Communism in Hollywood: The Moral Paradoxes of Testimony, Silence, and Betrayal

By MacLeod, Doug | Film & History, Spring 2011 | Go to article overview

Communism in Hollywood: The Moral Paradoxes of Testimony, Silence, and Betrayal


MacLeod, Doug, Film & History


Alan Casty Communism in Hollywood: The Moral Paradoxes of Testimony, Silence, and Betrayal Scarecrow Press, 2009 376 pages; $50.00

Usually, when talking with my composition students about (in)tolerance in American culture, I briefly touch upon McCarthyism owing to its political, moral, and ethical significance. A paranoid time in American history, McCarthyism is considered by most as "a synonym for the anticommunist political repression of the early Cold War," although, the utter hatred for communism arrived well before McCarthyism existed. The reason for this hatred - according to one critic - was the irrational notion that outsiders threatened the nation from within. Projecting their own fears onto a demonized "other," many Americans found convenient scapegoats.

In other words, the "other" was always an organized, well-oiled machine filled with a rebellious conglomerate of faiths, races, and cultures, but distinctly not "American" or democratic in its ideological make-up. And it is because of America's fear of "organized otherness" that McCarthy went after Communist Party members. What the Wisconsin senator didn't realize, however, was that the organized "others"were not always organized, an idea that Alan Casty examines in Communism in Hollywood: The Moral Paradoxes of Testimony, Silence, and Betrayal.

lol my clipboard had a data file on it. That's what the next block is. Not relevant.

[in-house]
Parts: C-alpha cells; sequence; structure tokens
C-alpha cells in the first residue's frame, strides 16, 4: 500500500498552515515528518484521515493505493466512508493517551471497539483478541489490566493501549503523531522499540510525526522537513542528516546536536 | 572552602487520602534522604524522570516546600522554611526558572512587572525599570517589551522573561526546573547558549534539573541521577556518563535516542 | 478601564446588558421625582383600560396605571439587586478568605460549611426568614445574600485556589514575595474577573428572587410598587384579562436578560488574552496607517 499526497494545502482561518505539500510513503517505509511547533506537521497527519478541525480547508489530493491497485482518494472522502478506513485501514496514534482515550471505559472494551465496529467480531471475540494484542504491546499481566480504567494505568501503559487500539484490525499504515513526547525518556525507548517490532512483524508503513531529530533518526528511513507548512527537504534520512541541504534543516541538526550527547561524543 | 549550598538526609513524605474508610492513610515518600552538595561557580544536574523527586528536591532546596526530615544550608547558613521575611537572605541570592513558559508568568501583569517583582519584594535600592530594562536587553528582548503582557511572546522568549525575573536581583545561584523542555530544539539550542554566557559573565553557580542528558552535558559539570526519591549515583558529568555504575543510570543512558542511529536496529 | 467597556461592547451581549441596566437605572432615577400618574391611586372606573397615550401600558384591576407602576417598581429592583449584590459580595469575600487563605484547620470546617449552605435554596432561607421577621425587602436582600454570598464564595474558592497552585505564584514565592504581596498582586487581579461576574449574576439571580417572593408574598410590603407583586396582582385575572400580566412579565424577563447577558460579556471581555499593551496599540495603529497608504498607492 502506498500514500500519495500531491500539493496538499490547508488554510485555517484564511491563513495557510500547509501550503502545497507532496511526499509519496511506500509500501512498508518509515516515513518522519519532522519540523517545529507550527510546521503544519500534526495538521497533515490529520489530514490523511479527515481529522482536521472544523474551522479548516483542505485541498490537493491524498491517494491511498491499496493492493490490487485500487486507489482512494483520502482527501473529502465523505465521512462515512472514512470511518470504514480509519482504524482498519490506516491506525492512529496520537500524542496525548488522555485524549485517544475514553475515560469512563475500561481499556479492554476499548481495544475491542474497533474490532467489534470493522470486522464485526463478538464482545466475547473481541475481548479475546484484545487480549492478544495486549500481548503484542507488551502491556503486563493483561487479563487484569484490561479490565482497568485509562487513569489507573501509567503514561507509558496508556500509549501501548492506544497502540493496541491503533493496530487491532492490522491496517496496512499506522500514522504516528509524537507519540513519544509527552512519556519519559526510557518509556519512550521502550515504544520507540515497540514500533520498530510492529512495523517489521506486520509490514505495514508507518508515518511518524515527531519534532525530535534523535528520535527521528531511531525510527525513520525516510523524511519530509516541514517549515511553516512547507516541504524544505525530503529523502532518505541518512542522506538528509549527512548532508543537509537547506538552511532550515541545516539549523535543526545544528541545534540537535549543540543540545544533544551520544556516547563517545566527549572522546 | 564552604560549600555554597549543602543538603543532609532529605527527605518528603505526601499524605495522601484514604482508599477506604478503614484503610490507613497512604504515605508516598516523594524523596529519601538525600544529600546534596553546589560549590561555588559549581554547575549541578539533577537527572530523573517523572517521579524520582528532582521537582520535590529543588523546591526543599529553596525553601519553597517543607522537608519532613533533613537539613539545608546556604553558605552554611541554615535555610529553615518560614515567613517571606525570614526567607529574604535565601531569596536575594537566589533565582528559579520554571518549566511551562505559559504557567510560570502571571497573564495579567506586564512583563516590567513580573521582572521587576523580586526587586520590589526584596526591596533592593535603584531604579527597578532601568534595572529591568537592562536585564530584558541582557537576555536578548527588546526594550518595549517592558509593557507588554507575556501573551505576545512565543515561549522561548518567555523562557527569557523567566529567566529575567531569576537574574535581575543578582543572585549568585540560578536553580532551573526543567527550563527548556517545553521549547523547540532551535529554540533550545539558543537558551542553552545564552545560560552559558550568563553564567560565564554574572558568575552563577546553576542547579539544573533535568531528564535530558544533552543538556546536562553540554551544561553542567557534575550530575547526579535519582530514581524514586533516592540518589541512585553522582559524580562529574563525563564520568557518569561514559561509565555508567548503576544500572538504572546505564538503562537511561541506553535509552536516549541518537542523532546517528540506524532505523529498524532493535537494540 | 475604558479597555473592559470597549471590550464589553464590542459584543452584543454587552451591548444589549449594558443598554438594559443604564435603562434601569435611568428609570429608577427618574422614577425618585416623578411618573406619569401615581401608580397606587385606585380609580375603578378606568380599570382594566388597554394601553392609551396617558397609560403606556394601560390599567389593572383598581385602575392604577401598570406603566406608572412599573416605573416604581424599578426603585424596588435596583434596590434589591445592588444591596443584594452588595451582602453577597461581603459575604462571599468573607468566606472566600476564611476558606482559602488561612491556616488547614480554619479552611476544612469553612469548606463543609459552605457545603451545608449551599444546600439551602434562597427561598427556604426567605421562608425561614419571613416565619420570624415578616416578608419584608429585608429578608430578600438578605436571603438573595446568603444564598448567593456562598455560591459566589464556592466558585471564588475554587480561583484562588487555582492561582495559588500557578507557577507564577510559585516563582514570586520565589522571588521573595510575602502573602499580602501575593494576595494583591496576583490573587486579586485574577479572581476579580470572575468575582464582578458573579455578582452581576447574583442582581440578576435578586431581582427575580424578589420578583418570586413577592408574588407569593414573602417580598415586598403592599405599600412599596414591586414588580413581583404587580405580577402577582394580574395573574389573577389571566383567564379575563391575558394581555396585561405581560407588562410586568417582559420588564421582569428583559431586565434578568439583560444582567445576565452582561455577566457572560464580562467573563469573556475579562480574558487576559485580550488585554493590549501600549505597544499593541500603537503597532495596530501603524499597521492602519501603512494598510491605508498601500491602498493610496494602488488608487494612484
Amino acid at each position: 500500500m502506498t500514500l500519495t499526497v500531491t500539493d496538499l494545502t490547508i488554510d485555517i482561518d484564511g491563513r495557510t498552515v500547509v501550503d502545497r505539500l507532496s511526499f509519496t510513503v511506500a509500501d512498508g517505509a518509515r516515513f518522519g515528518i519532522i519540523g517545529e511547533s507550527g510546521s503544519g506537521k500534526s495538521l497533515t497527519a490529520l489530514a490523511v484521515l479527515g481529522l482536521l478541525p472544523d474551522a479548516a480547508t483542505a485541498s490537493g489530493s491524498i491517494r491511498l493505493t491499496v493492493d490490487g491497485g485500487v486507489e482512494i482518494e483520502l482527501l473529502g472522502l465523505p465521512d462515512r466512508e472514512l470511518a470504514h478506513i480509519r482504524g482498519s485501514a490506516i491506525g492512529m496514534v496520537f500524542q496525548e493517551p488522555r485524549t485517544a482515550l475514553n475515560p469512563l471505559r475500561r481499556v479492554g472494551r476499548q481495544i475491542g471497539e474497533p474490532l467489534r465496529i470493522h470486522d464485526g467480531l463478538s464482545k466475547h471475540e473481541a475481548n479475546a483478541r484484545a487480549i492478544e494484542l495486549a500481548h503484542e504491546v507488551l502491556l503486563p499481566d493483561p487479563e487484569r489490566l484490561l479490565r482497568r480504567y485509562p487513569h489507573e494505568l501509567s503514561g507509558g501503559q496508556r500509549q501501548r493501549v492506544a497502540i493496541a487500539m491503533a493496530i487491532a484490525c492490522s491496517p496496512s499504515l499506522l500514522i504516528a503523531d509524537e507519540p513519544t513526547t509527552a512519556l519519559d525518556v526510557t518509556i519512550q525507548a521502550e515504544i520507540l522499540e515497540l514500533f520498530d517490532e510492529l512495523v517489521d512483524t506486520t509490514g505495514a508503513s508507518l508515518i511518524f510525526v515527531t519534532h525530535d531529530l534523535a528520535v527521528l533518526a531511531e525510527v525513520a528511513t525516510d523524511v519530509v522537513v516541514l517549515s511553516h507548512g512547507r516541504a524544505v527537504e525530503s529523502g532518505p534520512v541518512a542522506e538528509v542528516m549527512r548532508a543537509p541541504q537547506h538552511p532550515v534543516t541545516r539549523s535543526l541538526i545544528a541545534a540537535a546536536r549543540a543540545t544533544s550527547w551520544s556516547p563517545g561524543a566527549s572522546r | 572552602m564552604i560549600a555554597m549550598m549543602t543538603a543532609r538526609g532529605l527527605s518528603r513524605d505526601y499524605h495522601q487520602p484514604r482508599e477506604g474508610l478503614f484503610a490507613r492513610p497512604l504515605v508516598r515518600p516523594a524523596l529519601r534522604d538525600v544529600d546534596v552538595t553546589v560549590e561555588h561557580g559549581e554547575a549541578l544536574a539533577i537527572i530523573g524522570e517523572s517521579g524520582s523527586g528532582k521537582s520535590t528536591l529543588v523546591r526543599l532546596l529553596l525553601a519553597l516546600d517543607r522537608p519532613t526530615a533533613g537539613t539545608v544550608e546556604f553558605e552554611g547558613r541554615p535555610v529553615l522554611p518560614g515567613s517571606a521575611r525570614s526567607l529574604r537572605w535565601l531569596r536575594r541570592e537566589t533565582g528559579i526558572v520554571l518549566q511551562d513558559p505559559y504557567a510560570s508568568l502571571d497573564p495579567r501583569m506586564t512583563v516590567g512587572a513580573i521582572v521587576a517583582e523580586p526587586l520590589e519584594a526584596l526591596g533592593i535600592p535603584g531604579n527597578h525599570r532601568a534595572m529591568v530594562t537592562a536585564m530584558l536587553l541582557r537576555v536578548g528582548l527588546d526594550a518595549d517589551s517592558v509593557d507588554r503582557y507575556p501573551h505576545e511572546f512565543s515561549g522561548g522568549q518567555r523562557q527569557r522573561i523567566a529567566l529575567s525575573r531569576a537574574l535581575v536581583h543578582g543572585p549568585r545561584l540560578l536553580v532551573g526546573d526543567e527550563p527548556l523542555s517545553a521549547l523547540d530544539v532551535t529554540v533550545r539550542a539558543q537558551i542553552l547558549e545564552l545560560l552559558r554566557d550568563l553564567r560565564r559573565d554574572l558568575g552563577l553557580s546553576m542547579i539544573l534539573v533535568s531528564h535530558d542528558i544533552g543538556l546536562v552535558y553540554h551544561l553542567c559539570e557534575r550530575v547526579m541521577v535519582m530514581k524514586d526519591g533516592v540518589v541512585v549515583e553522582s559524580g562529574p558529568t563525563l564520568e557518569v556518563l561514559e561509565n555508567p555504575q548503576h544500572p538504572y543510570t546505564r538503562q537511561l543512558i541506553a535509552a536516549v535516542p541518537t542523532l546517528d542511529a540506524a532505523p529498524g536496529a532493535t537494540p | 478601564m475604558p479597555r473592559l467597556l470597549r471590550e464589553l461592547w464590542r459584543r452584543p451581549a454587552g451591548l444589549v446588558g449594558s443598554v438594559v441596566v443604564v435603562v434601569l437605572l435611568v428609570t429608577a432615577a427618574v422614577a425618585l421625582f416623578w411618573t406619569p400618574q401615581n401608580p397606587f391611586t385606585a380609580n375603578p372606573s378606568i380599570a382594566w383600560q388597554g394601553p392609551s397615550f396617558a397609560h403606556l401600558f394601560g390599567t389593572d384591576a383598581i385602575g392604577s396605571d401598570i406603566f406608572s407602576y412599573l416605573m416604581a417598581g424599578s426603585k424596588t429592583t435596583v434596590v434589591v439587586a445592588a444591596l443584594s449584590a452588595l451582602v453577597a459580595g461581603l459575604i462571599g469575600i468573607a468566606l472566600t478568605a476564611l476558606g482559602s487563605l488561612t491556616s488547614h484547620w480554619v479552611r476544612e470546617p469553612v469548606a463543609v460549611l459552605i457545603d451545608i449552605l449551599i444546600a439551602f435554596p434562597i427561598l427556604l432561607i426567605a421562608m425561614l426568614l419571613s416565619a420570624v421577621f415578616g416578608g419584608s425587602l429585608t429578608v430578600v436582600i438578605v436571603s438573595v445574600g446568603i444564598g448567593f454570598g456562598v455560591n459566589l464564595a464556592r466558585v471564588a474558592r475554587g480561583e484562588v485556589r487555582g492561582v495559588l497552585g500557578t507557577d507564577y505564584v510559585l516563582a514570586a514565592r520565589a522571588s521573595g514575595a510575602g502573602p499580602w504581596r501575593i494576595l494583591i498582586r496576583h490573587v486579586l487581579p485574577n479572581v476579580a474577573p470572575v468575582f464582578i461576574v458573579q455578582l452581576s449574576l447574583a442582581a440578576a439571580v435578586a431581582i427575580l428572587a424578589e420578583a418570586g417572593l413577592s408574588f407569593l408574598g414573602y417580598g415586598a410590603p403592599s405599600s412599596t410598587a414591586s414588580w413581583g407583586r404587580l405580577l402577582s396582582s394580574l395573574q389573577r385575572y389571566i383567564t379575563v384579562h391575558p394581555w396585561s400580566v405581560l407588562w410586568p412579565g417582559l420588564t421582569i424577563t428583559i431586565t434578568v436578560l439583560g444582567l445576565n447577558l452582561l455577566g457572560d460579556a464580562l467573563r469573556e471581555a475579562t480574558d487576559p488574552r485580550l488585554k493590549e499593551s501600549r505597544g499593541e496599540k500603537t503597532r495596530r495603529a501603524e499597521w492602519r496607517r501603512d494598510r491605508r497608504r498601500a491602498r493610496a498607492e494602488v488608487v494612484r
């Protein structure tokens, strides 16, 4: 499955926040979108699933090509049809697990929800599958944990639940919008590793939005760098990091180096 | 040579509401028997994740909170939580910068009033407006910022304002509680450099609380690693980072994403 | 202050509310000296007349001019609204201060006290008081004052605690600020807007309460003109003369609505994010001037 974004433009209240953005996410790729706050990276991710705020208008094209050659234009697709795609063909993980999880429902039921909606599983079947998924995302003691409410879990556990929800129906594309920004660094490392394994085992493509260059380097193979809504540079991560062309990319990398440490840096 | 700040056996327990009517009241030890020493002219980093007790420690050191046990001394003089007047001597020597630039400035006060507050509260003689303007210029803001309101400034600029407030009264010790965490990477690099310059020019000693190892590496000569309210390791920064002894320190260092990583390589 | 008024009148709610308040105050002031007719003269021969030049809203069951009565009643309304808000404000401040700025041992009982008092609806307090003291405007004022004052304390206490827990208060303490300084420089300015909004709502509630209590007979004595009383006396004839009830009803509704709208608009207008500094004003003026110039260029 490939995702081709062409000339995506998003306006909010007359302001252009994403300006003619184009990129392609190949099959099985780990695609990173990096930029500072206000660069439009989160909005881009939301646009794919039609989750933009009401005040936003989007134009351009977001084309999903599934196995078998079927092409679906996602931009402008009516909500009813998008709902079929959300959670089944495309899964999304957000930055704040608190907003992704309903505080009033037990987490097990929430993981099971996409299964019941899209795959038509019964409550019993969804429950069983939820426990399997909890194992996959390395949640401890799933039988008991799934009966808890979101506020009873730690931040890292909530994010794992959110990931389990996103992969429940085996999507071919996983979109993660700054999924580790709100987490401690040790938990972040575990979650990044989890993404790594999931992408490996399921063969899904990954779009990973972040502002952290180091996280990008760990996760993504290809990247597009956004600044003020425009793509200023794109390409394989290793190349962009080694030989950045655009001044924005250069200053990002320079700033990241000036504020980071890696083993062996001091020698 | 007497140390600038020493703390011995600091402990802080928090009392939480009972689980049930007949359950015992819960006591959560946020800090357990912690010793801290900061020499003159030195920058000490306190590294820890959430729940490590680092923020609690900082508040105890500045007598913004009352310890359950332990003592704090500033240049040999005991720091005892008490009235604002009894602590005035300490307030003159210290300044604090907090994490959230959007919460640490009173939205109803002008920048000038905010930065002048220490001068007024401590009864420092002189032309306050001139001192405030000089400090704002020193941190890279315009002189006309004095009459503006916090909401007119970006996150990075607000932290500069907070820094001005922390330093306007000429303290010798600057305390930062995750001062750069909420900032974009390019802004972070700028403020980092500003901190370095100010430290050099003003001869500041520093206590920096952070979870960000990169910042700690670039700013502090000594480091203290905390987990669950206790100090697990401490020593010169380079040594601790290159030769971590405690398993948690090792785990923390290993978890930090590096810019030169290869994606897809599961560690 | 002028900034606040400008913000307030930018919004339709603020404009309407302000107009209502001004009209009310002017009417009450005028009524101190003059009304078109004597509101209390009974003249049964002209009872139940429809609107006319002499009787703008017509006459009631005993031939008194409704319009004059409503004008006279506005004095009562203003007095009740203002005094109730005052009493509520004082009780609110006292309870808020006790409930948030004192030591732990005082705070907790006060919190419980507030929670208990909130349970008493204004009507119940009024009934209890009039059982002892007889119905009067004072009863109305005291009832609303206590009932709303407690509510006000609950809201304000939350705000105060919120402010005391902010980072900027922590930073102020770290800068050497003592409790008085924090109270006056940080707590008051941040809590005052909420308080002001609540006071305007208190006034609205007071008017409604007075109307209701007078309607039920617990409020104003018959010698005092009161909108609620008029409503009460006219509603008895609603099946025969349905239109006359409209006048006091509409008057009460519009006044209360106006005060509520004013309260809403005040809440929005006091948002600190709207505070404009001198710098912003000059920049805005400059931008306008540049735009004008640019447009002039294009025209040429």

The author hypothesizes that the meetings held to protest McCarthy's witch hunts representednot great moments but, instead, distorted idealism, while party members, who crusaded for free speech, submitted to censorship and accepted the denial of that very freedom. Casty further explains how silence in the face of freedom of speech does not equal loyalty and community.

Meticulously researched andtightly organized, Communism in Hollywood examines the complex history of communism's origins, its influence in Tinseltown, and how, after time, it became much like McCarthyism, wherein trials were eventually held, judgments were hastily made, and misconceptions about the atrocities that were actually occurring in the Soviet Union were not fully recognized. Casty believes that this turmoil between individuals within the American Communist movement eventually led to profound "immediate effects" on "their lives and careers," as well as "long-term moral paradoxes. …

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